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Blues Pianist and Vocalist Detroit Junior Dies

Legendary blues pianist, vocalist and songwriter Emery “Detroit Junior” Williams Jr. died at his home in Chicago on Aug. 9 of heart failure. He was 73. His 50-plus year career was studded with notable recordings, memorable performances and renowned band mates.

Born in Haynes, Ark. on Oct. 26, 1931, Williams’ family soon moved to Memphis and then again to Southern Illinois, where he spent his childhood growing up. His family moved again, this time to Flint, Mich., where he lived with his grandmother and began playing the instruments she kept around her house. By the time he was 19, he was leading his own band, the Blues Chaps, and playing clubs in both Flint and Pontiac, Mich. For three years, the Blues Chaps were the house band at the Circle Club in Detroit, a position that had them backing touring stars such as Roscoe Gordon, Eddie Boyd, John Lee Hooker and Amos Milburn. Playing with Milburn was a special accomplishment for Williams, who idolized Milburn and his amusing songs about the evils of alcohol.

In 1956, Williams moved down to Chicago under the tutelage of Eddie Boyd as Boyd tried to line up a contract for Williams with Chess Records. While the record deal didn’t originally pan out, Williams fell in with J.T. Brown, Chicago’s leading blues saxophonist. Together, they landed a gig at Club 99 and soon after, a gig at the legendary Squeeze Club. Williams’ performances quickly earned him a dedicated following, which adored the musician’s percussive piano playing and engaging live performance.

Soon, Williams paired up with harpist Little Mack Simmons and the two settled into a steady gig as the house band at Cadillac Baby’s South Side club. Around the same time, in 1960, Williams recorded his first single for the Bea & Baby label – “Money Tree” backed with “So Unhappy.” It was this single that sparked the nickname Detroit Junior; before that, he had been known as Little Junior Williams.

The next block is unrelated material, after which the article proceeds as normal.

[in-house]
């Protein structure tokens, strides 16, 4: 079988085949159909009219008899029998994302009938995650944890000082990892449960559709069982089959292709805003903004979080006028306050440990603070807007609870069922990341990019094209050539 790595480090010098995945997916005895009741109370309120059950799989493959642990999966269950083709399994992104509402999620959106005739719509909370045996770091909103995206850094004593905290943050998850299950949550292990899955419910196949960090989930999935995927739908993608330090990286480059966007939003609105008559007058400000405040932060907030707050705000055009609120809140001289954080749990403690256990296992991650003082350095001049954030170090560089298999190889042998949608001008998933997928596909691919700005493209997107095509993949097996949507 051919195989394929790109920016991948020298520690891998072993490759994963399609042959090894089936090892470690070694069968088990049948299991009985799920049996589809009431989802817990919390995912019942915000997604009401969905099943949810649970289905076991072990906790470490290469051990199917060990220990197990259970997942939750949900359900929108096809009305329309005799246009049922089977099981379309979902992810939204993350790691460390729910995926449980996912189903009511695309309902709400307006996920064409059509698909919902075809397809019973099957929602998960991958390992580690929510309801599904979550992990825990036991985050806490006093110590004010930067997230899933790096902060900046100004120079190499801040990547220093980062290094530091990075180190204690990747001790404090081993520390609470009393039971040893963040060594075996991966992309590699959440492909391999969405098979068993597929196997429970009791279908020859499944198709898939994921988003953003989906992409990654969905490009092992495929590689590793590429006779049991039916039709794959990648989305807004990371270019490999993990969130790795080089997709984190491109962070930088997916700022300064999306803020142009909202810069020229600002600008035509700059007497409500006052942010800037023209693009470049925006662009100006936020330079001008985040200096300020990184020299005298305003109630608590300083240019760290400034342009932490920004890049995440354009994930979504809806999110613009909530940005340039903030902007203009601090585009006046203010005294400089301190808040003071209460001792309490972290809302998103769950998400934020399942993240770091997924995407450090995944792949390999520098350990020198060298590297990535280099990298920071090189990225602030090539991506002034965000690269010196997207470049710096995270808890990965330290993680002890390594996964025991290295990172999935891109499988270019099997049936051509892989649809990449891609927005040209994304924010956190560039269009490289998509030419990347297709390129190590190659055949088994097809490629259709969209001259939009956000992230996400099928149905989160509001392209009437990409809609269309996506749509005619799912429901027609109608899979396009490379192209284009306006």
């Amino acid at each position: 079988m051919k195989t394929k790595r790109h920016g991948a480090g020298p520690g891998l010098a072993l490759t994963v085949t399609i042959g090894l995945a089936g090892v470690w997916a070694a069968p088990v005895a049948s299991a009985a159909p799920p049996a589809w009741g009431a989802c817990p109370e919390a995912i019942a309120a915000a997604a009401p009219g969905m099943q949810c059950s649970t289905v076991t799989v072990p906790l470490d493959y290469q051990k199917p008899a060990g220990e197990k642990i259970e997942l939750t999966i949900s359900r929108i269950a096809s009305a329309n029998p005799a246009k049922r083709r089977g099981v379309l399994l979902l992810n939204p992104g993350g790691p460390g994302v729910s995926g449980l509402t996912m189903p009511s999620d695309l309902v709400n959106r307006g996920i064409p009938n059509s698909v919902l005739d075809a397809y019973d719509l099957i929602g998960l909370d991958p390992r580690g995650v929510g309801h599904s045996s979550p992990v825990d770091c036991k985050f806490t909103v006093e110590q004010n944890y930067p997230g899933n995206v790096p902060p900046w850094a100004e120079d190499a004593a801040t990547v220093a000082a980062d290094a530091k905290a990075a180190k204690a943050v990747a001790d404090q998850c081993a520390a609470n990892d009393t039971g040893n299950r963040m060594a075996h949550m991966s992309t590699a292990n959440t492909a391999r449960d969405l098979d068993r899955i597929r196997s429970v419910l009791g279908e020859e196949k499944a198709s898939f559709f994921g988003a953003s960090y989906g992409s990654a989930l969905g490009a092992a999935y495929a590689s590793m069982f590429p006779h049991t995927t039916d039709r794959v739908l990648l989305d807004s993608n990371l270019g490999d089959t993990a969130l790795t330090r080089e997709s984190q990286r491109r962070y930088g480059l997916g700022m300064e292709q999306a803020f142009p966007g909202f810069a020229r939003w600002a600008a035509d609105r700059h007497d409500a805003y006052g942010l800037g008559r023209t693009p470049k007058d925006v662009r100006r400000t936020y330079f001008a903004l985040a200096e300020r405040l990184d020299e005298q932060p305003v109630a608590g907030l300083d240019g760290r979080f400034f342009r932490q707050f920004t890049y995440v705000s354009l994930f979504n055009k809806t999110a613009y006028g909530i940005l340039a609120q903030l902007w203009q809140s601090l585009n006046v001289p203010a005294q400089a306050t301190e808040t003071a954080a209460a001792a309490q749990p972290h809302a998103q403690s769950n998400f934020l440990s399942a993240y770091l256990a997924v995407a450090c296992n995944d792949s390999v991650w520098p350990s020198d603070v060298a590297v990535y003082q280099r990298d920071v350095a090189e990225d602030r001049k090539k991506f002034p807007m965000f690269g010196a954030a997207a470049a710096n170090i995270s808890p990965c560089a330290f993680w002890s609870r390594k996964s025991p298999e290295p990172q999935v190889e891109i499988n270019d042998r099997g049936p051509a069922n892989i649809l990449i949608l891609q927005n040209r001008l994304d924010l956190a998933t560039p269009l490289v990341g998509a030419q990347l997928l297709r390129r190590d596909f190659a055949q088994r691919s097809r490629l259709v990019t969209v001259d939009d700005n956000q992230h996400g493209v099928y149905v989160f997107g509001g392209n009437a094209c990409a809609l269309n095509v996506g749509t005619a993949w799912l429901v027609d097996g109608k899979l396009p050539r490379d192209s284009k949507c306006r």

After his successful single, Chess came calling, regretting their missed opportunity to sign the artist. Williams signed to Chess, but ironically, the singles didn’t sell. He cut for Foxy, CL and Palos before his next hit, the original tune “Call My Job” on U.S.A. in 1965. The single helped him gig with era heavy-hitters Mack Simmons, Eddie Taylor, Sam Lay and Johnny Twist. In 1968, he began touring and recording with Howlin’ Wolf, playing everywhere from college campuses to Big Duke’s Flamingo. When Howlin’ Wolf died in 1976, Williams remained with the band, the Wolf Gang, for a number of years.

Williams finally recorded his first full album under his own name in the early 1970s, entitled Chicago Urban Blues on the Blues On Blues label. The inclusion of four of his songs on Alligator Records’ Living Chicago Blues, Volume 6 established his career as a successful solo artist. He recorded four albums under his own name from 1995-2004: Turn Up the Heat (1995); Take Out the Time (1997); Live at the Toledo Museum of Modern Art (2004), all for Blue Suit; and Blues on the Internet in 2004 for Delmark.

Throughout his career, he was known both for his music and his antics on stage, which included playing the piano standing up, on his knees and from underneath the instrument. Many of his songs are blues classics, and Koko Taylor recorded three of his tunes: “Tired of That,” “Thanks, But No Thanks” and “Never Trust a Man.”

In the last few years, Williams continued to play around Chicago, even after losing a leg to diabetes. He was also featured in Martin Scorsese’s PBS series, The Blues. He wrote and performed up until his death.

The funeral will be held on Thursday at 1:30 p.m. at A.R. Leake Funeral Home, 7838 S. Cottage Grove, Chicago, Ill., with the wake held at 1 p.m. A visitation will be held Wednesday evening from 6 p.m. until 10 p.m.

Originally Published